keywords = "h-index, quality, research",
author = "Yvonne Birks and Caroline Fairhurst and Karen Bloor and Marion Campbell and Wendy Baird and David Torgerson",
year = "2014",
month = "4",
doi = "10.1177/1355819613518766",
language = "English",
volume = "19",
pages = "102--109",
journal = "Journal of Health Services Research & Policy",
issn = "1355-8196",
publisher = "SAGE Publications Ltd",
number = "2",

}

TY - JOUR

T1 - Use of the h-index to measure the quality of the output of health services researchers

AU - Birks, Yvonne

AU - Fairhurst, Caroline

AU - Bloor, Karen

AU - Campbell, Marion

AU - Baird, Wendy

AU - Torgerson, David

PY - 2014/4

Y1 - 2014/4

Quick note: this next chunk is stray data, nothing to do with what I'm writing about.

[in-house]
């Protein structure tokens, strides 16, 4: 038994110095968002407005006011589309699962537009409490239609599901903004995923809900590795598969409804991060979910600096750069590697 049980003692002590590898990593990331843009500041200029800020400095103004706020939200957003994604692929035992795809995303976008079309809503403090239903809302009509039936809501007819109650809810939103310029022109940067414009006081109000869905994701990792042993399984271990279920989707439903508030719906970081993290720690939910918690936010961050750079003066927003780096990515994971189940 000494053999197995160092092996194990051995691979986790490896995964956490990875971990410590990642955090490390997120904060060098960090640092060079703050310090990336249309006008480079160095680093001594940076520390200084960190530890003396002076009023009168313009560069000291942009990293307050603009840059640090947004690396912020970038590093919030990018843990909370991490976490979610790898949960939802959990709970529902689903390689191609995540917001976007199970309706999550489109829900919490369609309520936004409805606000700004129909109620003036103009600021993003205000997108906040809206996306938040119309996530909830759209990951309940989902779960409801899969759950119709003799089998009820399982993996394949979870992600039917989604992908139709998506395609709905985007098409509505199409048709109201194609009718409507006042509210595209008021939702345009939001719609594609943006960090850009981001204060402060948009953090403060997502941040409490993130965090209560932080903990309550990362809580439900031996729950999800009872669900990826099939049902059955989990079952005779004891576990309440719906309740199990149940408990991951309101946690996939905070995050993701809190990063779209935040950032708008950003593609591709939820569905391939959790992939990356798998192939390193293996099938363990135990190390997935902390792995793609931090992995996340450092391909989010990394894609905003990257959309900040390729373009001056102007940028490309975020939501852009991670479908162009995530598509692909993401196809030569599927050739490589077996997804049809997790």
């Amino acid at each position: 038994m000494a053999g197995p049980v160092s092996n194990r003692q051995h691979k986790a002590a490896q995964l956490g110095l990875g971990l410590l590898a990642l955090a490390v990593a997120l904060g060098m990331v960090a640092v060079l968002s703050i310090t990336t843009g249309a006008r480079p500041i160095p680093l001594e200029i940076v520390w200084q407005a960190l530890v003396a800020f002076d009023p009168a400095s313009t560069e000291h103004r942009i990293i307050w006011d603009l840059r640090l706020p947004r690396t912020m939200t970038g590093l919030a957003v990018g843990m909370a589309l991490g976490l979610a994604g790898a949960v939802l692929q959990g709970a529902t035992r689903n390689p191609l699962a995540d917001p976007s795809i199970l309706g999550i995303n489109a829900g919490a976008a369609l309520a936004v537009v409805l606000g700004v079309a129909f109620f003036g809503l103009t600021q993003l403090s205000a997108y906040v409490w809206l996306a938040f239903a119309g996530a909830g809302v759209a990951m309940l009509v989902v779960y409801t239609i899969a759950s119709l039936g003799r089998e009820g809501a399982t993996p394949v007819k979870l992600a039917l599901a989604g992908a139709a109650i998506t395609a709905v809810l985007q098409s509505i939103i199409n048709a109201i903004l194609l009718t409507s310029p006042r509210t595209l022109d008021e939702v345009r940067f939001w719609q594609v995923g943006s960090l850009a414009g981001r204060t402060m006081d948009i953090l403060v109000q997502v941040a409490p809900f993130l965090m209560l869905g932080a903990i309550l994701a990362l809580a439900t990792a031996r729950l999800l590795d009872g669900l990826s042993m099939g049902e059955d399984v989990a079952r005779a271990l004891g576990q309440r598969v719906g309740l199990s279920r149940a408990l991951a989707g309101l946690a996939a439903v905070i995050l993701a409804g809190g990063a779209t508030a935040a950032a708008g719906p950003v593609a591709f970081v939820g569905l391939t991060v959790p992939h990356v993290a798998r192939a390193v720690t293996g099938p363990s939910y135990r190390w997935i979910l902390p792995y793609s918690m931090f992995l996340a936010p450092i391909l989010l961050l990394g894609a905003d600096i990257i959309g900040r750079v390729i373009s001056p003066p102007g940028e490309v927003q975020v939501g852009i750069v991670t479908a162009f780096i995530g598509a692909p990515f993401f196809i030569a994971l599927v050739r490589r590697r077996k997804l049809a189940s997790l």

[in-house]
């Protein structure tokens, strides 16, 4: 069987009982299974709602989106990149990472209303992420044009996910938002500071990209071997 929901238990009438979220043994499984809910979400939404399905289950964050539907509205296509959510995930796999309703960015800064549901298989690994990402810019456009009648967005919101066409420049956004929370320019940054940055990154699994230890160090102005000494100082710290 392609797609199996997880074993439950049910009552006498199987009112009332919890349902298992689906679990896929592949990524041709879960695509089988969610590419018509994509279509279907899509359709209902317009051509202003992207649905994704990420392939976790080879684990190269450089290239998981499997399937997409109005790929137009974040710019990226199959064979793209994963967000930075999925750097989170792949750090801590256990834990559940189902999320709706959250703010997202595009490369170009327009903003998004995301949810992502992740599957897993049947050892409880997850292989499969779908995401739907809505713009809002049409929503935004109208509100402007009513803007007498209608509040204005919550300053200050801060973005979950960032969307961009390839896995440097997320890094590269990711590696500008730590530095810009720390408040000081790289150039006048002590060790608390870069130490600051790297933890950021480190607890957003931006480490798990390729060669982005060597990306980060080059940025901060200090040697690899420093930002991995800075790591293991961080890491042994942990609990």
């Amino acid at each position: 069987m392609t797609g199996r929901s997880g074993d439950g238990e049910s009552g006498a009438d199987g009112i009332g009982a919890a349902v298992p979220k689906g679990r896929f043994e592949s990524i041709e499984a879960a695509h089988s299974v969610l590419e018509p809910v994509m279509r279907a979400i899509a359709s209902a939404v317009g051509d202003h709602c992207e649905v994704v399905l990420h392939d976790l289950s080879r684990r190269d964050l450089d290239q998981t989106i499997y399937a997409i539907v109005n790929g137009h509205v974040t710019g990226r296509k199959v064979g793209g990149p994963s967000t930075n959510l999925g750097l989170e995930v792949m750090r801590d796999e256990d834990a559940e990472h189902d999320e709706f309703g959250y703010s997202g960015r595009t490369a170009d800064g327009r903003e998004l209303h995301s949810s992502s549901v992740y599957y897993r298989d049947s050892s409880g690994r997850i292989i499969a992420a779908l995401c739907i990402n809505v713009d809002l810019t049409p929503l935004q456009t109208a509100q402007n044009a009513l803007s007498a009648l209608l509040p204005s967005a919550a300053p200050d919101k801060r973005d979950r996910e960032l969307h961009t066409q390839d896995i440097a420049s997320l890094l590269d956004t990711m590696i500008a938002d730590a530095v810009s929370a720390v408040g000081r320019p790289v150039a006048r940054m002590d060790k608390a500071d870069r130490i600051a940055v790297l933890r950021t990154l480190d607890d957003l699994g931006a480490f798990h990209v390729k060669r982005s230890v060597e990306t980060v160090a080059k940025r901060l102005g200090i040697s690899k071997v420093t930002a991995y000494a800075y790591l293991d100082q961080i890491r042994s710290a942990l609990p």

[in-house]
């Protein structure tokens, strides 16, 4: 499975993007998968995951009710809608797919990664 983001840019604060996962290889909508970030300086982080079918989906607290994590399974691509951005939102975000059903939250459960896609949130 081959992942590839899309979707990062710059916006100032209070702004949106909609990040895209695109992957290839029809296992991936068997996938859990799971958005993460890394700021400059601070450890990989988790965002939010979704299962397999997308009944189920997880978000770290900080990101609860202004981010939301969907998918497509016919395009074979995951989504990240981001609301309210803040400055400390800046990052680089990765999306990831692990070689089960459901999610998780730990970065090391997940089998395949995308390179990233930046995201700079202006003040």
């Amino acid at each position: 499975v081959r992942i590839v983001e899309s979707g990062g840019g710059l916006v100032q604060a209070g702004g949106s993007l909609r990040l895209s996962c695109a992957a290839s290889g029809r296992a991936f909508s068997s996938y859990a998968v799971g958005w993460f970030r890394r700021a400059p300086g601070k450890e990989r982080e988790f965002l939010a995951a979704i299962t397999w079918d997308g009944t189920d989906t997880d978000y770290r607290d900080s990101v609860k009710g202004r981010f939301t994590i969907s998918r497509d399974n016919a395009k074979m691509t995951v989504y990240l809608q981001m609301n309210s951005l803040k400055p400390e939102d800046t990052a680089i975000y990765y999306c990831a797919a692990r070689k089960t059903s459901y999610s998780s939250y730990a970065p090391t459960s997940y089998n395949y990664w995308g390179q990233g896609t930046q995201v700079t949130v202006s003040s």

N2 - Objective: To assess the use of the h-index to measure the quality of the output of health services researchers.Method: Online survey, with bibliometric analysis of a convenience volunteer sample of researchers mainly in the UK, North America and Australasia. Self-reported from Google Scholar: h-index; number of papers; number of citations; number of papers with ≥10 citations.Results: There were complete responses from 532 health services researchers of whom 371 (70%) were from the UK. Of the bibliometric measures, the h-index appeared to be the best discriminator between other measures of quality (e.g. seniority; entry into the last UK Research Assessment Exercise). The median h-index was 12, with 90th and 95th quantiles of 40 and 52, respectively. Statisticians had the highest h-index with qualitative researchers the lowest (median 16 and 7, respectively). The h-index was predicted to increase by approximately 1 point annually with the biggest increase in statisticians and smallest in qualitative researchers when estimated by quantile regression.Conclusions: The h-index is a useful summary measure of output and quality of health services researchers. However, any accurate interpretation of bibliometric measures needs to take into account a person’s research discipline.